Three Things to Consider Before Becoming a Foster Parent

My husband and I have been foster parents for over three years. In that time, more than 35 children have come through our home – some for a night, some for a year. In that time, we have learned a LOT about how the system works and how to be successful as a foster parent. Here are some things you should consider if you’ve been thinking about going through the licensing process.

  1. The Practicalities. 
    You do not need a large home (or even to own your home), you don’t need to be married, you can have your own children or not. You will need a certain amount of square footage in the bedrooms you plan to use for foster kids, and you can’t be on any kind of government assistance. These kids usually come to their placements with little to nothing in the way of clothing, toys, shoes, etc. We keep bins of clothes in the basement separated by size and gender so we can quickly and easily grab at least a couple of things to wear for each child. I always have a can of formula in the cabinet and a closet with diapers in every size, just in case. 
  2. Your Personality.
    When we get a call about a potential placement, the longest notice we’ve ever had before the child shows up on our doorstep is about five hours. I’m a planner, and I don’t like change. Needless to say this was a hard transition for me at first. There is a lot of “rolling with the punches” and being flexible in foster care; I’ve always known this was an area I struggle with and have grown a lot over the last three years.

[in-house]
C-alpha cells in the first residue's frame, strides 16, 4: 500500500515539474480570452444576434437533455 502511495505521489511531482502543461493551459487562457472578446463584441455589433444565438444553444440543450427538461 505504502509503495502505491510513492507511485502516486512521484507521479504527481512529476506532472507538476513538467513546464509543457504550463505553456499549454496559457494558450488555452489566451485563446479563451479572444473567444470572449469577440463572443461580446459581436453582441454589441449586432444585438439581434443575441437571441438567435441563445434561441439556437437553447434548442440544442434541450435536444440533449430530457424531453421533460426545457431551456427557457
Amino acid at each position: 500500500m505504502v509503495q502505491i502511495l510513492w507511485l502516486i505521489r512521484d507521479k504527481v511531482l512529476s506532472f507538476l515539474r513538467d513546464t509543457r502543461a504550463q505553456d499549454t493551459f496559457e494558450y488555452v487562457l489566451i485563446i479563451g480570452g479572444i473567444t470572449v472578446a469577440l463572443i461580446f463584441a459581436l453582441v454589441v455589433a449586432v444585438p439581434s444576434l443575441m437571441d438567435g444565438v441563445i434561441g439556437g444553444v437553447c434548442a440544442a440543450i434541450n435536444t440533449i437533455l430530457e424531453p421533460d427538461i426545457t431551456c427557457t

3. Various Parenting Styles
    These kids come from hard places, through no fault of their own. They are in care for various reasons,  all related to their parents’ situation, not because of their own behavior. However, they often have certain challenges or concerns to address.  We’ve had kids who needed regular physical or occupational therapy to catch up developmentally with their peers, kids who were so full of anger over certain situations they couldn’t express themselves in any kind of healthy way, and other kids who had more typical needs. All of these kids needed love and attention, but beyond that they each had unique needs that we had to figure out and then meet.

I can’t guarantee that foster care is right for everyone, but I can guarantee that if you chose to take this tough road, you won’t regret it. Even if you are only able to help one child in one hard situation, that’s incredibly important. 

For more information about becoming a foster parent in Kansas, you can check out these FAQs, or look at the websites of licensing agencies like St. Francis, KVC, DCCCA, or Emberhope.


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